Today, as Pastor Fenn is installed as pastor here at St. Peter’s, we take note of the physicality of the Christian faith. That God has decreed the sending of rightly called, ordained, flesh-and blood men as servants of the Word. And that the life of the Church requires the use of body parts—the pastor’s lips to speak for Christ and the pastor’s and the people’s ears to hear the Word of Christ. And of course, the Lord provides ways for even those with impaired sight and hearing to access the Word, so that no one is left out. Above all, the pastor’s speaking and our hearing must be rooted in hearts devoted to Christ. 

Without hearts devoted to Christ, our speaking and our hearing the Lord’s Word would be in vain. Our Lord judged the Pharisees and scribes for paying lip-service to God: This people honors me with their lips, but their heart is far from me (Matthew 15:8). And He also condemns those who [only] hear [the Word], but as they go on their way they are choked by the cares and riches and pleasures of life, and their fruit does not mature (Luke 8:14). Dear saints in Christ, often have our hearts strayed far from the Lord, choked by this life’s cares and riches and pleasures. God grant us all the gift of repentance, so that, like St. Mary, we may treasure up the Lord’s Word in our hearts (see Luke 2:19). And remember that to all who confess Christ not just with lips but with the heart, our Lord Jesus gives this great promise, which cannot be broken: Truly, truly, I say to you, whoever hears my word and believes him who sent me has eternal life. He does not come into judgment, but has passed from death to life (John 5:24).

Dear saints of St. Peter’s Evangelical Lutheran Church, the Lord of the Church has given you Pastor Fenn so that through his speaking and your hearing the Word of Christ, you may pass over from death to life. Thank God for giving to His Church another flesh-and-blood called and ordained servant of the Word—Pastor Fenn! 

Do you see how physical the Christian faith is? The faith involves the use of all your five senses and of lips, ears, and heart, and also the calling of a flesh-and-blood man. And there is even more to the physicality of the Christian faith. For God so loved the world—so loved you—that He gave His only-begotten Son to be conceived of the Holy Spirit and born of the Virgin Mary—to be God-in-the-flesh for you. 

Consider what the Lord’s body endured out of love for you. His head was pierced with a crown of thorns; His face was defiled by the spit of Roman soldiers; His ears were greeted with the insults of sinners; His mouth was made to drink the vinegar and the gall; His hands and feet were extended on the cross and pierced with nails; His body was scourged and pierced with a spear; His eyes were darkened in death. The only part of the Lord’s body that remained uninjured was His tongue, so that He might pray for those who crucified Him—so that He might pray for you: Father, forgive (Luke 23:34). (See Johnann Gerhard’s Sacred Meditations: Meditation 2: “An Exercise of Repentance from Our Lord’s Passion”.)

Do you see? The physicality of the Church and of saving faith is rooted in the physicality of the Incarnate Son of the living God, come to save you from your sins, come to give you eternal life, come to serve you through your flesh-and blood pastor. Thanks be to God! Amen.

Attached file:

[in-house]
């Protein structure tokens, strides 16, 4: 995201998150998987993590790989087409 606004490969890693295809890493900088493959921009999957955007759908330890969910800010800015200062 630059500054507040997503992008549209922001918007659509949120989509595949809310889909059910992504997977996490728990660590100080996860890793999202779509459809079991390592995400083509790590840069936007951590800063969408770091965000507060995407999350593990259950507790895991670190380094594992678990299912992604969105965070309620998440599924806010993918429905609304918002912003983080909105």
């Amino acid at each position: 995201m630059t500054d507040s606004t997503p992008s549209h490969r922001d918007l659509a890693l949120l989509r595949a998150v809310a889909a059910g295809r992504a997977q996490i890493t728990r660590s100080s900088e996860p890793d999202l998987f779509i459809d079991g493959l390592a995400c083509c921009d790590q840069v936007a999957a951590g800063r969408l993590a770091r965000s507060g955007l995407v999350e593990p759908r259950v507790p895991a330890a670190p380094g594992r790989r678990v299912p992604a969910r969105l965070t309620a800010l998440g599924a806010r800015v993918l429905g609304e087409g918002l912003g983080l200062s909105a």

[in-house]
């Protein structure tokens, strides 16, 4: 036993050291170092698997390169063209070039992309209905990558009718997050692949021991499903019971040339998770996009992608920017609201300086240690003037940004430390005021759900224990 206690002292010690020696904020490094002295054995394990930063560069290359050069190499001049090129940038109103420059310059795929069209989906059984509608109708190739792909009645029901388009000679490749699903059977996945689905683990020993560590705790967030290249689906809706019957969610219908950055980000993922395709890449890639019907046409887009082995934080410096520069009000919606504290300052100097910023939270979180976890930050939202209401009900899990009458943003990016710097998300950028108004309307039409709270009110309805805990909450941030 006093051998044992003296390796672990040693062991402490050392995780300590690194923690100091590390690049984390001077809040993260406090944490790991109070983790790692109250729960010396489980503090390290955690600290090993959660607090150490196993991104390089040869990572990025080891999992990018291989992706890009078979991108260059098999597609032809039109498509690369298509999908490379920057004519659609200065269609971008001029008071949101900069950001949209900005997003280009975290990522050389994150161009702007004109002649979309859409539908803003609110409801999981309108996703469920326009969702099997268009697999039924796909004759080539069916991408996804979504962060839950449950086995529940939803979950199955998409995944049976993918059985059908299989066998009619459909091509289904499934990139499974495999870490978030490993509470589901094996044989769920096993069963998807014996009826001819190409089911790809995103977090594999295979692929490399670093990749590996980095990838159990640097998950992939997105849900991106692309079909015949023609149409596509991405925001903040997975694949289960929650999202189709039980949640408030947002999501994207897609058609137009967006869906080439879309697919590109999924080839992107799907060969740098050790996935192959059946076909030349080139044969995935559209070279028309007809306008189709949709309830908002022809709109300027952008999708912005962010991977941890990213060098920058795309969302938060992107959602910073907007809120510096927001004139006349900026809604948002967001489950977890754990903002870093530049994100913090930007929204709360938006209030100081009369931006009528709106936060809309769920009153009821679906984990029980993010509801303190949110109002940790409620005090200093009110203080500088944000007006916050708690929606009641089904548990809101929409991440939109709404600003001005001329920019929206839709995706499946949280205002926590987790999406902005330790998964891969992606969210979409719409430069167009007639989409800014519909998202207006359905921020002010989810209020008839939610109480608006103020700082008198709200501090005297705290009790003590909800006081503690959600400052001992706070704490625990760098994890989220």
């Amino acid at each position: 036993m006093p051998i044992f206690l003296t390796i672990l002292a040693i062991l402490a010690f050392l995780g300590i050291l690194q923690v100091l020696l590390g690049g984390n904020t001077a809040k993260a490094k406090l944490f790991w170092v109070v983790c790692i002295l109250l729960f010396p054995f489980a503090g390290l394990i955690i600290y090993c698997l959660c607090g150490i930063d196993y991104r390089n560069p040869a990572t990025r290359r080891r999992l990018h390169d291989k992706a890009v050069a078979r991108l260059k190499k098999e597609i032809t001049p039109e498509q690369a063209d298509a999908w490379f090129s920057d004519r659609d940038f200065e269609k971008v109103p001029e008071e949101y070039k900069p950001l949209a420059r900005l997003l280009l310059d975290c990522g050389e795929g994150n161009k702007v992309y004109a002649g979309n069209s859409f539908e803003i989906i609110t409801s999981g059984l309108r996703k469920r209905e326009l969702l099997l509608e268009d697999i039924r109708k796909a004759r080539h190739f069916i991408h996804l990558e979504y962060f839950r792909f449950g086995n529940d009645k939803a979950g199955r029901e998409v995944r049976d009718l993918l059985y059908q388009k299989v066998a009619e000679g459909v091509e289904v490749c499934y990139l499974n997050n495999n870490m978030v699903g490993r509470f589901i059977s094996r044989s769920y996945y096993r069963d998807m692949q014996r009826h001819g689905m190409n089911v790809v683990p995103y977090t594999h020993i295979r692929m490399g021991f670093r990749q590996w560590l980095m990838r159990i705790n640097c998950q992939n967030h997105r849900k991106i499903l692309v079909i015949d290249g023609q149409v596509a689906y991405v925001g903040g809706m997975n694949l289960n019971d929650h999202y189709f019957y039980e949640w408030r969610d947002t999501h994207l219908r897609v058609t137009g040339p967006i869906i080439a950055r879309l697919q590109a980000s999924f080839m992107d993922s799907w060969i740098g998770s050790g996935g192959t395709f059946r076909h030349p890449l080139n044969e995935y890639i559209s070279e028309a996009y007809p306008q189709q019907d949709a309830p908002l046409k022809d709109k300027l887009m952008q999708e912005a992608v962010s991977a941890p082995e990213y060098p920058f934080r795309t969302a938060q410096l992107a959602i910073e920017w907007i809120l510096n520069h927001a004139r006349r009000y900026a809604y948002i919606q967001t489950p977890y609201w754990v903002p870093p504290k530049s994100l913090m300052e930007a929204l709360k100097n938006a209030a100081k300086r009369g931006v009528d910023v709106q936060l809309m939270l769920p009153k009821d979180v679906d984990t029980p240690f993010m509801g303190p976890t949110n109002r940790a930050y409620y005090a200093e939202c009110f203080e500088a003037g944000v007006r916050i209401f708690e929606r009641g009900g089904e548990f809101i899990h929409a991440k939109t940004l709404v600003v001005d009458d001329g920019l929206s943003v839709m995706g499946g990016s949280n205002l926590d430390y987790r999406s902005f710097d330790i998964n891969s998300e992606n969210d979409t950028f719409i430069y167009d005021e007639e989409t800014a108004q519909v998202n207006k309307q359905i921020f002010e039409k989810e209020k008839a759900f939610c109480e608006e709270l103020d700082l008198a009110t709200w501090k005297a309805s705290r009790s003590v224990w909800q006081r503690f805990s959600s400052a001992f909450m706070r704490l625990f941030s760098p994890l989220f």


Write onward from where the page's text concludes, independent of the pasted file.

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*The section on the lips was adapted from a sermon by Rev. James Douthwaite.

4th Sunday after Trinity—14 July 2019

5212053Our text is today’s Introit, with two additional verses (Psalm 27:1-5, 7-8): The Lord is my light and my salvation; whom shall I fear? The Lord is the stronghold of my life; of whom shall I be afraid? When evildoers assail me to eat up my flesh, my adversaries and foes, it is they who stumble and fall. Though an army encamp against me, my heart shall not fear; though war arise against me, yet I will be confident. One thing have I asked of the Lord, that will I seek after: that I may dwell in the house of the Lord all the days of my life, to gaze upon the beauty of the Lord and to inquire in his temple. For he will hide me in his shelter in the day of trouble; he will conceal me under the cover of his tent; he will lift me high upon a rock.… Hear, O Lord, when I cry aloud; be gracious to me and answer me! You have said, “Seek my face.” My heart says to you, “Your face, Lord, do I seek.” (ESV)

“Life is too short to hold a grudge”—perhaps you have heard that saying. I guess it is okay, as far as it goes. But if you tried to make this saying the theme of today’s readings, with all their talk of being merciful, then you would come up short. 

There are a lot of nifty sayings that, if followed, might make life here on earth better. “It’s better to be alone than to be in bad company.” “Your attitude is always a choice.” “Live each day as if it were your last because tomorrow may never come.” “Life is too short to hold a grudge.” Sayings such as these do indeed contain a kernel of truth and wisdom. But if you live your life only on the basis of these sayings, then you will have nothing of eternal value.